I've always been fascinated by the act of biography as reclaiming one's place, or claiming someone else's story, and this had a significant impact on the Pulp project. In Pulp, the book is a personification, and therefore the work operates through the medium of biography.
In short, it is a retelling of the histories of our species, and our warring propensities to create and destroy, all through the lens of the book.
TMPulp: A Short Biography of the Banished Book represents a continuation of your expansive approach to media, encompassing film, drawings, and written material.
In this project, diverse threads of research come together to explore the disappearance of language. How exactly does language vanish?
SRLanguages vanish for a number of reasons—from neglect, forcible displacement of people or migration away from linguistic communities, the dominance of national languages, the disappearance of threatened or minority languages from classrooms, libraries, and other educational arenas.
With the loss of a language every fortnight, linguistic diversity continues to be threatened across the world.
The lack of economic power in marginalised communities also leads to a loss of younger speakers to urban centres, while that same economic lack means the resources necessary for the survival of language and cultural continuity are absent.
TMWhen is a language dead? What does this mean?
SRLanguage begins to disappear when fewer people think, write, or read in it, and are no longer taught it. Language also vanishes when it is no longer spoken, because it is regarded as irrelevant compared to English or other dominant languages.
With the loss of a language every fortnight, linguistic diversity continues to be threatened across the world. Libraries can serve not only as holders of endangered languages, but also as places of reactivation of them and their communities.
Local and community libraries are vital in efforts to preserve and consolidate, plus also grow and encourage new thought, new writing, and new forms of language integration.
TMCould you give us a taste of how this 'lyrical manuscript' will be translated in the space? What are your strategies for cohesion when dealing with a lot of different material?
SRThe exhibition space is composed of three main elements: a paper maze, book, and film. As the visitor enters the paper maze, they will see a lyrical quote, which includes a large drawing as a poetic mapping of the key junctures and notes of the project.
Sound plays an important role, as it is one of the first elements the visitor interacts with even before entering the space. In a way, it creates a certain imaginary of the space they are about to enter, and encapsulates a physicalised experience of reading.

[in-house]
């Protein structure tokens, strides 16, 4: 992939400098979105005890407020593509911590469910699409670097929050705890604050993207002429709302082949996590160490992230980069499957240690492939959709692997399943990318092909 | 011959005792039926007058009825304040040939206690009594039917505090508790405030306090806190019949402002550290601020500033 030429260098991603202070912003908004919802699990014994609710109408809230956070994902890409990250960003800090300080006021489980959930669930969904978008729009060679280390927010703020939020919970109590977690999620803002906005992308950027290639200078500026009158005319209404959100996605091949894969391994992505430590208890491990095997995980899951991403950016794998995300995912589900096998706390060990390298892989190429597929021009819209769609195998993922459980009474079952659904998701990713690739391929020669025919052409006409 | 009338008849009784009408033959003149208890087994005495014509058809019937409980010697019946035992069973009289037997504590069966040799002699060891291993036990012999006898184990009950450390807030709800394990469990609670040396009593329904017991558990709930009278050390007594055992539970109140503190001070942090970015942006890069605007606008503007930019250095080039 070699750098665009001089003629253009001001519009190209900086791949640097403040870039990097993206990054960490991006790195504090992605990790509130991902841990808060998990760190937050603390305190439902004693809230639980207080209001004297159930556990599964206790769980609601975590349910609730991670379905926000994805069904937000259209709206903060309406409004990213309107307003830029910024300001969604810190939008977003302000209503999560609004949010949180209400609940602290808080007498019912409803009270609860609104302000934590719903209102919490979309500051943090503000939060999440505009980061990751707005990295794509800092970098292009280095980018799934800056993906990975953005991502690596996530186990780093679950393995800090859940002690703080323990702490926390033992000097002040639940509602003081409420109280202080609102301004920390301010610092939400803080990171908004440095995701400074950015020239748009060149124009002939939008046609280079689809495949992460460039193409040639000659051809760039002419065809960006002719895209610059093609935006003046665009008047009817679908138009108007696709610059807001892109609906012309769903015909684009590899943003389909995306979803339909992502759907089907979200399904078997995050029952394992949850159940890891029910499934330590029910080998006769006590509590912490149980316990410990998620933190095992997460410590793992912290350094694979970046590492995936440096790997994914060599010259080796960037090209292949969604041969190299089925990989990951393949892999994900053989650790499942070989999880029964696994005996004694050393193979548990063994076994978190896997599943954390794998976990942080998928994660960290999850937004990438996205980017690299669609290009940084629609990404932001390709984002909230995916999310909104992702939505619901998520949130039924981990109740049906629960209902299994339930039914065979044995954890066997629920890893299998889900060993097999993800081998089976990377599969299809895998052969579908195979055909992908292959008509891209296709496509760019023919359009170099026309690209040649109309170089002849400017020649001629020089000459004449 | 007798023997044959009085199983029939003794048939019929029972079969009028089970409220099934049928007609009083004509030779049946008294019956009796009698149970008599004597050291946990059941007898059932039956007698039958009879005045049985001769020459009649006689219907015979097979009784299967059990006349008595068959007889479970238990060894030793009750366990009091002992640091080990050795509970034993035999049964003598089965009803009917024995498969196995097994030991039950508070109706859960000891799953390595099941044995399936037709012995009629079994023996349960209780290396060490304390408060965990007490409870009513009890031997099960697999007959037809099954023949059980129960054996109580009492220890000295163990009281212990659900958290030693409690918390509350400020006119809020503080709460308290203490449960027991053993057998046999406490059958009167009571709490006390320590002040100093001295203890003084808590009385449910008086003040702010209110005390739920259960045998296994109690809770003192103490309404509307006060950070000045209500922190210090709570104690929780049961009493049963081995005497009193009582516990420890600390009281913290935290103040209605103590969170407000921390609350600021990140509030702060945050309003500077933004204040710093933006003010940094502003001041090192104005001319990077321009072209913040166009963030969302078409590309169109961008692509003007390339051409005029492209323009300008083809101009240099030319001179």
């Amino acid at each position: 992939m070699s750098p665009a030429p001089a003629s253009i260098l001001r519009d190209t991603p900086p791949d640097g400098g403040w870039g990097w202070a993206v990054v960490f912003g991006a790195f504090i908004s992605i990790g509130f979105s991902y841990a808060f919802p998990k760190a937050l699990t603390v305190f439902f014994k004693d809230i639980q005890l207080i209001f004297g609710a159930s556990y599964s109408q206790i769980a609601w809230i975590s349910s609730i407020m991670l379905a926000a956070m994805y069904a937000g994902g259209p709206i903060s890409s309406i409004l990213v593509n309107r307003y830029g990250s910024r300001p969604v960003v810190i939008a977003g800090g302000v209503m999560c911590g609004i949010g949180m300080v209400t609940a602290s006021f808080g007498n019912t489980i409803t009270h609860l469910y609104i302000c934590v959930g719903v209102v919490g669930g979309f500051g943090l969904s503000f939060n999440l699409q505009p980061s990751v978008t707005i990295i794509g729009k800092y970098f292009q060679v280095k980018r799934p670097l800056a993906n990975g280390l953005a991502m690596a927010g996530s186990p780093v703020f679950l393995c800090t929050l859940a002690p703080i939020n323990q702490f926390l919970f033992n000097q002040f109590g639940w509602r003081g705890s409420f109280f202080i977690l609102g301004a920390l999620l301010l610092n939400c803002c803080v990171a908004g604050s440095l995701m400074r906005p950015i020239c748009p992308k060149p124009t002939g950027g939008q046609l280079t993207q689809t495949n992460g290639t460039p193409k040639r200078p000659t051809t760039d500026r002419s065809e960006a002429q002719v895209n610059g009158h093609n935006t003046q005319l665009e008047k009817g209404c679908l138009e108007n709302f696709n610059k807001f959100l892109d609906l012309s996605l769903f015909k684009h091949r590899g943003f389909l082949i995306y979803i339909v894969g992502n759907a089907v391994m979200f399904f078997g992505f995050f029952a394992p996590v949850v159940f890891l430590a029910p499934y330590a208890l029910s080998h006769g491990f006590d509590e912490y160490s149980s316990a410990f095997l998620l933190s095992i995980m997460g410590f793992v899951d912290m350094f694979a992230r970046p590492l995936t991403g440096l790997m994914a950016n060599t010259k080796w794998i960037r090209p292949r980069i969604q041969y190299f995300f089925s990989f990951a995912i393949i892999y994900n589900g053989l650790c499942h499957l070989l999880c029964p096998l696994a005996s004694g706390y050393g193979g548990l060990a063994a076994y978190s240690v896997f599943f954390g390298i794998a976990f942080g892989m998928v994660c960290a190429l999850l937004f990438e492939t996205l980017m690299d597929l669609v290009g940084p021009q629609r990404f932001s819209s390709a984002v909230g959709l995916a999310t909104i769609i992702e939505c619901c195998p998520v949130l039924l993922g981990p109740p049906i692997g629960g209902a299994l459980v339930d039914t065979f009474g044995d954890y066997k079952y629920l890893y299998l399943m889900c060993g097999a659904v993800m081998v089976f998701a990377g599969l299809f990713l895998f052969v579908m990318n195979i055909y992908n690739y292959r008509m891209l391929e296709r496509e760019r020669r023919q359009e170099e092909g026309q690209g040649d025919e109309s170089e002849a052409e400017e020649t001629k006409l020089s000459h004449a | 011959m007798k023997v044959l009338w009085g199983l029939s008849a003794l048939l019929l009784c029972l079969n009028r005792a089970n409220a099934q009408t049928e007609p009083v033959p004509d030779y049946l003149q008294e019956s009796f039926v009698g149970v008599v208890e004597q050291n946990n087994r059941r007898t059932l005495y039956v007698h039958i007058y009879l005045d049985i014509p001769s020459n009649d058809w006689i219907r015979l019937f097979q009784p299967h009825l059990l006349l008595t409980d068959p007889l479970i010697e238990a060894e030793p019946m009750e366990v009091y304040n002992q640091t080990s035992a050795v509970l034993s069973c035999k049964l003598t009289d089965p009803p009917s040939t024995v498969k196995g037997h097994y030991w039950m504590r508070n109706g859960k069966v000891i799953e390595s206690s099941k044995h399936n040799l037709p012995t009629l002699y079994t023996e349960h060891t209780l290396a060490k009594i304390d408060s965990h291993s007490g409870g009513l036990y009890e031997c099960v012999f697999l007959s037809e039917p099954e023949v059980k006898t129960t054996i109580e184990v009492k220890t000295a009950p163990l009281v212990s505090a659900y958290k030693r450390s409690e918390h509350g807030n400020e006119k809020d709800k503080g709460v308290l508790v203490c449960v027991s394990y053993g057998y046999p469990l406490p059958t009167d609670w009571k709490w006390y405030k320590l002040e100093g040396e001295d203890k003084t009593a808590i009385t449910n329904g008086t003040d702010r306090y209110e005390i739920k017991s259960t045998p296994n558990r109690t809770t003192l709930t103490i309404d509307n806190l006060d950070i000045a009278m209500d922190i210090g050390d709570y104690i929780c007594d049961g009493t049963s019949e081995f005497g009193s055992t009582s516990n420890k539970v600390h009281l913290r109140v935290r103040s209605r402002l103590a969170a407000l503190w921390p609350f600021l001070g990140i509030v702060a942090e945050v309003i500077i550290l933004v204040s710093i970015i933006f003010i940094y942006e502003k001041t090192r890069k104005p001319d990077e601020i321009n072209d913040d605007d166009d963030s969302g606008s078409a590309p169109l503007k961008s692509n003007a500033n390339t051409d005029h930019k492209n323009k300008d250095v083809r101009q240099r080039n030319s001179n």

The paper maze and unfolding of the exhibition encourages time to slow down, similar to the experience one has through the act of reading.
In close collaboration with my curator Ute Meta Bauer and exhibition designer Laura Miotto, we meticulously worked on every element of the exhibition to ensure these disparate media and forms connect with each other, but are still distinct and wholly realised.
TMIn the past, you have incorporated materials of historical significance such as cinnabar, recalling its use in book production. What kinds of materials can we expect to encounter in Venice?
SRThe cinnabar-like colour that appears throughout the Pulp books owes its provenance to the naturally occurring vermilions and reds used in the early days of book printing, when the colour represented the midpoint between the negative white of the page and the positive black of type, making it the ideal accent colour.
Before the invention of movable type, copyists in scriptoria throughout Europe also used red iron oxides and the more costly vermilion—almost as expensive as gilding—in manuscripts.
The Romans favoured a cheaper minium, or red lead; pricier cinnabar, which is still visible in murals in Pompeii; and, according to Pliny, the even more expensive red ochre Pontus Euxinus, with the best red clay coming from the Pontine city of Sinope.
The oldest reds are, of course, the ochres of ferric oxide—laden clay, used as early as 35 to 40,000 years ago on cave walls in El Castillo, Spain; Lascaux, France; and Maros in Sulawesi, Indonesia.
Repetition, when it occurs, is not tedious but reaffirming, as when dissimilar people from vastly different milieus demonstrate a similar passion for a text.
The blue colour of the interjections-as-marginalia is a reference to the 'blue pencil' used by editors and copyeditors for markup, and queries to the author regarding narrative voice, tone, and content. Blue was historically chosen as it would not be visible in the final print during certain traditional lithographic and photographic procedures.